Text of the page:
Minneapolis mom Sarah Gollust was waiting on her computer at precisely 8 p.m. — the moment when an online retailer replenished supplies of an elusive back-to-school item. But at 8:02 p.m. she got this message: sold out.

Gollust wasn't pursuing coveted backpacks or other cool accessories for her two children, ages 10 and 7. Instead, she was trying to buy "Happy Masks" — colorful, washable face coverings that come in kid sizes and offer upgraded protection against respiratory pathogens like COVID-19.

Gollust, a University of Minnesota public health associate professor, remains on the hunt. The rest of us ought to join her in seeking more effective masks, even if we don't have kids and even if we've been vaccinated. The reason: the highly transmissible delta variant fueling COVID cases across the nation.

The resurgent virus caused the U.S. Centers for Disease Control and Prevention to update guidance and recommend universal masking for teachers and students ages 2 and up in K-12 schools. Masking indoors — even for those immunized against COVID — is also advised elsewhere in areas with high or substantial viral transmission. As of Friday, that included all but a handful of Minnesota's 87 counties.

If we need to wear masks again, it makes sense to don something that offers better protection against infectious particles. High-filtration masks — often referred to by numerical names such as N95, KN95 and KF94 — aren't new technology. But for much of 2020, they were in short supply, with priority for health care workers. Those not on the front lines relied on cloth or paper masks.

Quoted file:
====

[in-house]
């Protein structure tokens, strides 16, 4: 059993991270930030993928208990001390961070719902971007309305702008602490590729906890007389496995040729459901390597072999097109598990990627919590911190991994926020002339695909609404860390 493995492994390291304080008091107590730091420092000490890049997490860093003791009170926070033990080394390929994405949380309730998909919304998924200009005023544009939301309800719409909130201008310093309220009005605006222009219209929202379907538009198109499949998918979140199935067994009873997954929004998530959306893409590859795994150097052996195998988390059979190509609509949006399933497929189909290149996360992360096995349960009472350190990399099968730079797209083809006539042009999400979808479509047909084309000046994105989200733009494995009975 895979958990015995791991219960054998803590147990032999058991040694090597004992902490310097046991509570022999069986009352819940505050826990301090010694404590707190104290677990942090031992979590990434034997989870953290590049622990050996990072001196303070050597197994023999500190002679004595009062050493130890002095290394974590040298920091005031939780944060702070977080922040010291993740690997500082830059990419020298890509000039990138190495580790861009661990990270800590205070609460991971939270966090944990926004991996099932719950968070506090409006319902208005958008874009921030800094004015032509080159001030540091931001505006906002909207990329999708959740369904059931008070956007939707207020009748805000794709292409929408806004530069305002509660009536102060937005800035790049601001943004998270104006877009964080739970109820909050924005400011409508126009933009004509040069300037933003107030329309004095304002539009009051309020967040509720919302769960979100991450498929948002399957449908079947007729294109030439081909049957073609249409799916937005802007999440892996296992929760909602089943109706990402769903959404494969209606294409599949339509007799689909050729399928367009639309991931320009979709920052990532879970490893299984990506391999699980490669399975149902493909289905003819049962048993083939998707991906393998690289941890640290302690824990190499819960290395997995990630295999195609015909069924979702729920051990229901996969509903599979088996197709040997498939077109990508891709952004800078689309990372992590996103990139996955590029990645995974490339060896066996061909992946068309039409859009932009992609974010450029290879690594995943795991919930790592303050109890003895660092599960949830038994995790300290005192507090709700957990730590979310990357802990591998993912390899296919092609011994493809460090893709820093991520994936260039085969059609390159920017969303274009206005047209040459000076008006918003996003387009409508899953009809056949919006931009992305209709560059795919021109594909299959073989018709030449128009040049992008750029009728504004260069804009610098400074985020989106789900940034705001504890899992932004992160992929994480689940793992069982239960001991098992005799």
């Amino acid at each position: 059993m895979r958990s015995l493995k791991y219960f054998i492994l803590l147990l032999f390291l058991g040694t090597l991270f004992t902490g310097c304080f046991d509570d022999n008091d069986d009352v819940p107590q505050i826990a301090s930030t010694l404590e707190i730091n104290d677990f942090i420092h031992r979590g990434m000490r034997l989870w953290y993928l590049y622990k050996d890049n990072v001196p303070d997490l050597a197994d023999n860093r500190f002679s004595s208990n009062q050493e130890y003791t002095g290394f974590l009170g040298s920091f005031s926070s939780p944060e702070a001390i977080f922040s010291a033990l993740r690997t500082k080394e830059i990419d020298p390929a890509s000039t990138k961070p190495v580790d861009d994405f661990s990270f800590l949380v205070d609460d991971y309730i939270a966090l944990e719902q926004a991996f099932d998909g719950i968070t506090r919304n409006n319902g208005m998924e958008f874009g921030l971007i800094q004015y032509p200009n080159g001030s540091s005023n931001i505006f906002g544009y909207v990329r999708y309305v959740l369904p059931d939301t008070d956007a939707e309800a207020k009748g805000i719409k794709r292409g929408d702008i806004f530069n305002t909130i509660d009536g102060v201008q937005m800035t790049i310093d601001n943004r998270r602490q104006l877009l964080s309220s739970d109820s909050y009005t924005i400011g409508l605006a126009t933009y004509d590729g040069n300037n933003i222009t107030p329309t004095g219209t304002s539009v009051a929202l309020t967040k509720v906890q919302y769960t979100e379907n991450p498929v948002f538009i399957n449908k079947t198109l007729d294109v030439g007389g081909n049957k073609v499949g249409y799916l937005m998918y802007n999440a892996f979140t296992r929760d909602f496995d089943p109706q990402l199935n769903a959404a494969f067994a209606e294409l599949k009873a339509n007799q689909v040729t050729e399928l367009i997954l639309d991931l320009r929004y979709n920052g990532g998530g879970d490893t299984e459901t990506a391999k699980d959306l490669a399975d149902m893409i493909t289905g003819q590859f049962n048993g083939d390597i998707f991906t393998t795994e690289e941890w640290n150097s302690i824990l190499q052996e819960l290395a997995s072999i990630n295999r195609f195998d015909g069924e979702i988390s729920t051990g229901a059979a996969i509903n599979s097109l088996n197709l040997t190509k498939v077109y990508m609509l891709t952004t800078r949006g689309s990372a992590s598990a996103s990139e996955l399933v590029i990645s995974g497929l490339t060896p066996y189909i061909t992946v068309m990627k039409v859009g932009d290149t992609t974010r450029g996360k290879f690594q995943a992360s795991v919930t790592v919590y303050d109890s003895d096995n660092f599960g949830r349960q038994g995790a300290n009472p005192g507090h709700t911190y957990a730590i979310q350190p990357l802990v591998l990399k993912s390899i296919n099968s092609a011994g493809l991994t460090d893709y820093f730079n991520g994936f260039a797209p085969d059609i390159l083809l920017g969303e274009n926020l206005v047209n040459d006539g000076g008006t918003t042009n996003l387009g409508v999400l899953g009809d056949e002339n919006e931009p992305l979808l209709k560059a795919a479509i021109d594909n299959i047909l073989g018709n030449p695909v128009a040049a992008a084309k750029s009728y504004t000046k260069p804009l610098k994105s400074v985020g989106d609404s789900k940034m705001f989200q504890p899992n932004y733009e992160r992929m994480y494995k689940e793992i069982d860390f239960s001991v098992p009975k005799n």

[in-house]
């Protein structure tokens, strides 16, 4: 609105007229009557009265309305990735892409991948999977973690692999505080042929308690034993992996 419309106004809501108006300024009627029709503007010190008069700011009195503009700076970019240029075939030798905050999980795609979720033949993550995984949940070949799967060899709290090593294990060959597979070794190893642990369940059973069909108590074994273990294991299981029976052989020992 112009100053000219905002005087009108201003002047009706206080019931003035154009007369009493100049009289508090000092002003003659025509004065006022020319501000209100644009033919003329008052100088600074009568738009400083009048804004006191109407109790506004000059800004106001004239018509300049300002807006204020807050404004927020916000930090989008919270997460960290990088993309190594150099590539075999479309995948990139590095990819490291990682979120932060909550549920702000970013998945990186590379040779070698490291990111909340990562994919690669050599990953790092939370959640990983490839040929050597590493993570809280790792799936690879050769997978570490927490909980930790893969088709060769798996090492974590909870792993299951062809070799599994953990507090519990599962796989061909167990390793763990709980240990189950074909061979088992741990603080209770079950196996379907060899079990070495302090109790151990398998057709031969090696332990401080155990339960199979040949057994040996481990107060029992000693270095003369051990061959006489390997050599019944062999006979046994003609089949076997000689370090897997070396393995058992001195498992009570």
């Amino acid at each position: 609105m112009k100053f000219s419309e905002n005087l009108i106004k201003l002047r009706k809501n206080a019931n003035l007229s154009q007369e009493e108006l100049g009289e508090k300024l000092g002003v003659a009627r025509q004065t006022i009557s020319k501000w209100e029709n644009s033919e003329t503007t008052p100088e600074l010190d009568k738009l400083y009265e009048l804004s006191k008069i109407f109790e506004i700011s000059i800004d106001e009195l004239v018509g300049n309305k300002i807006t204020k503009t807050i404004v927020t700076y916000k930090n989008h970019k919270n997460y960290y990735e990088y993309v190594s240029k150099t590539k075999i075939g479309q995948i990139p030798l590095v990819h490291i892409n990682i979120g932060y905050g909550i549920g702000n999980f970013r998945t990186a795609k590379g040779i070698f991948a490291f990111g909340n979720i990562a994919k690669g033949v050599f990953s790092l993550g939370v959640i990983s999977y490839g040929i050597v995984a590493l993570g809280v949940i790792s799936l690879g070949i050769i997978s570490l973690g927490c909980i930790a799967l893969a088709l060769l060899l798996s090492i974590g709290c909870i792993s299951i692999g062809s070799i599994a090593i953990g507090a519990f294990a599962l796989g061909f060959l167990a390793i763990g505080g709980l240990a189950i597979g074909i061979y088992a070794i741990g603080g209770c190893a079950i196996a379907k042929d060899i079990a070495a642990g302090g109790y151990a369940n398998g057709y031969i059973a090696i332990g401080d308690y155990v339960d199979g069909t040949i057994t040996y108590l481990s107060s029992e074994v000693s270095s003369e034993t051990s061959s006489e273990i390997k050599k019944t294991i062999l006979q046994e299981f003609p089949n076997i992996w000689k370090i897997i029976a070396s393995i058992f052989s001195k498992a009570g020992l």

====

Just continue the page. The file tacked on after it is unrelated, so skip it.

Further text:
Fortunately, high-filtration masks have become widely available for adults as COVID's threat ramps up. Suppliers are also pushing to meet the demand for better face coverings for kids.

Minnesota epidemiologist Michael Osterholm is among the infectious disease experts advocating a move to more effective masks. This advocacy, particularly his remarks during a recent CNN interview, has sometimes been misinterpreted to mean that masks are ineffective. Outspoken sports and political commentator Clay Travis tweeted in response: "As I've been saying, this is all just cosmetic theater."

But in an interview with an editorial writer, Osterholm said his point was that better masks are now widely available and that it makes sense to switch due to delta's risk. He's been wearing an N95 mask and recommended buying from trusted suppliers such as Grainger.com. That said, Osterholm still recommends wearing a cloth mask if nothing else is available, as well as continuing to social distance no matter what mask you have.

A quick shorthand for those sorting through N95, KN95 and KF94 terminology: The numbers refer to the percentage of tiny particles the mask captures. The letters refer to the country whose regulatory standards the mask meets. The "N" in N95s refers to the United States. KN equals China, and KF is South Korea.

A new tip sheet from Eva Enns, a U School of Health associate professor and mom of two, is aimed at helping parents choose a mask for their kids, but the advice is applicable to all ages. Among other things, it outlines how to get a good fit and how to avoid counterfeit masks when searching online retailers.

High-filtration masks can be more costly. The Happy Mask "Merry Mermaids Pro" model runs $24. It's reusable, but the price tag may be daunting. Minnesota schools should buy these masks in bulk at a discount and provide more effective masks to all students.